Image may contain: Performer, Musical, Music, Leisure Activities, Person, People, Human

Songs of Praise: Why Chapel Choir is Cooler than it Looks

No really, I’m not being sarcastic

Chapel Choir isn’t exactly known for being hip. I’m big enough to admit that. So I see you starting incredulously at this article, and honestly I understand, I was once in your shoes, but trust me, Chapel Choir really isn’t as lame as you’d think. For sure, it does indeed mean you spend a lot of the week wearing an outfit that would be more suited if you were a monk in 1545. And yes, you also spend a lot of time singing monotonous psalms while being shouted at by a man with a little stick but there are in fact many reasons why choir is truly great.

Reason one: the food

I’m going to talk about all the other choir perks too but honestly food deserves a whole bullet point of its own, because it’s truly integral to the chapel choir experience. This does vary from college to college, with some colleges’ choirs getting a measly one (1) subsidised formal a week. I pity those of you who are in this unpleasant situation, especially if they make you wear smart clothes in formals. For others however, choir is the food jackpot, with multiple free formals each week, as well as bigger dinners, like feasts and other fancy black tie occasions.

Frankly, what would formal be without choir singing a harmonised version of happy birthday to a person they don’t even know while dressed in an array of overly casual clothes beneath their gowns? (Many of you may be thinking ‘better’ and I fully accept this and suggest you avoid Sunday formal.)

Image may contain: Glass, Waiting Room, Room, Reception Room, Reception, Indoors, Furniture, Tuxedo, Suit, Overcoat, Coat, Clothing, Person, People, Human

Receiving four courses of food for circa five minutes singing

Reason two: all the other perks

Not only do choirs receive a phenomenal amount of free food there are some more meaningful perks too. Scholarships can bring a fairly substantial monetary benefit (last year my choral scholarship paid for the cost of my college branded dressing gown, so it was very worthwhile). Yearly choir tours are often well subsidised, meaning they amount to little more than a cheap holiday in a nice place, which involves occasionally singing and sitting through a church service in a language you do not speak.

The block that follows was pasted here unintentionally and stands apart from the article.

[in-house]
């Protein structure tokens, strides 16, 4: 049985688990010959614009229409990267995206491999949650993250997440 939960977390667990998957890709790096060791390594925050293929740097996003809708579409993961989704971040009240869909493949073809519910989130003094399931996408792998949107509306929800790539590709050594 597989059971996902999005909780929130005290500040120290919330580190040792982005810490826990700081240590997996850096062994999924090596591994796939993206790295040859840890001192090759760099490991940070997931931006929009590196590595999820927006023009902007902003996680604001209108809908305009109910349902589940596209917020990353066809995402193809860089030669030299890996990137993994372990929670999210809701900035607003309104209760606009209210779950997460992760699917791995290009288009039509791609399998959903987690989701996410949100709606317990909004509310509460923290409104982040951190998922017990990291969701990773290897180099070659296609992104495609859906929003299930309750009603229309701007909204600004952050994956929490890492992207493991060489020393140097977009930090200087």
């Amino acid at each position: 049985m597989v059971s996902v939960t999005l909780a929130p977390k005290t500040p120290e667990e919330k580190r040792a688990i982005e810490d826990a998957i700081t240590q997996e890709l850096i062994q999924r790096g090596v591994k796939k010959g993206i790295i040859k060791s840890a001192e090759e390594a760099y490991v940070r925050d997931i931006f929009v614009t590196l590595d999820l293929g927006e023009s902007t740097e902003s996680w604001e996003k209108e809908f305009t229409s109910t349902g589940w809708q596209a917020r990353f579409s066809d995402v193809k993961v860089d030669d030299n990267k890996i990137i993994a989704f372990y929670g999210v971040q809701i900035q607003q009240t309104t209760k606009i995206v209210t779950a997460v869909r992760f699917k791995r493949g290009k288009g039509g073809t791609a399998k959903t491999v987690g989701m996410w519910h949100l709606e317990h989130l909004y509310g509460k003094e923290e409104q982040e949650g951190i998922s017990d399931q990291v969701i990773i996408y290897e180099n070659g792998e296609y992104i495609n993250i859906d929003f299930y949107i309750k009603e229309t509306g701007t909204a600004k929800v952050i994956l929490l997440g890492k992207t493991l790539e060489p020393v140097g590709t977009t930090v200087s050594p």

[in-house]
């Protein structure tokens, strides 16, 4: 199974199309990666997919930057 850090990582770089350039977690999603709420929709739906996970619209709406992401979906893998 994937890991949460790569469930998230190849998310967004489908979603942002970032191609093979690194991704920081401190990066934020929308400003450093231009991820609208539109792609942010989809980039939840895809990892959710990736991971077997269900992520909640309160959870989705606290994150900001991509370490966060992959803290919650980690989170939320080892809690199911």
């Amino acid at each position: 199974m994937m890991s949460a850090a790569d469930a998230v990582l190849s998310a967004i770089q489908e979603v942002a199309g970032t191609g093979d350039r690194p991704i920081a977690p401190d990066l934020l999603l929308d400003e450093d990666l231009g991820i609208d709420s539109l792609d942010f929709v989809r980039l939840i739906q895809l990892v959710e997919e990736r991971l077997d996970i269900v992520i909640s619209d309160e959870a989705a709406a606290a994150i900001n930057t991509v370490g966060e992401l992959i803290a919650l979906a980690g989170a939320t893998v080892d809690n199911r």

Image may contain: Vase, Pottery, Potted Plant, Plant, Jar, Flora, Bench, Sculpture, Art, Person, People, Human

You can tell from my face that I was having a blast and I’m here to let you know it’s because I was on tour in Denmark

Reason three: spending hours in a beautiful place

Let’s face it, Cambridge is beautiful, and most college chapels aren’t excluded from this. It’s actually pretty nice to spend hours each week looking at the picturesque interior of your chapel, and singing music that’s as old as the hills, just like the chapel itself. Sometimes that old, old music is quite beautiful too, so that adds to the serene vibe. That is it’s serene, until choir have an off week where half of them are ill and the psalm ends up sounding more like an out of tune drone. Although, I wish they’d occasionally switch where we sit because there reaches a point where you’ve memorised the stained glass window you’re opposite and could do with something new to stare at blankly during the sermons.

Image may contain: Worship, Church, Cathedral, Building, Architecture

This is so not where I sing, but golly gosh, King’s chapel is nice

Reason four: singing is actually great?

Another thing that most chapel choir members have in common is actually enjoying singing. Although everyone would rather forget that one time the director of music decided to try and spice up the repertoire by introducing some hideous experimental pieces, choir can generally be a fun distraction from your latest essay crisis. Even those who complain about choir constantly probably wouldn’t be there if they didn’t actually enjoy it.

Image may contain: Furniture, Chair, Person, People, Human

If you’re happy to be in choir, clasp your hands in front of you like you’re about to block a penalty kick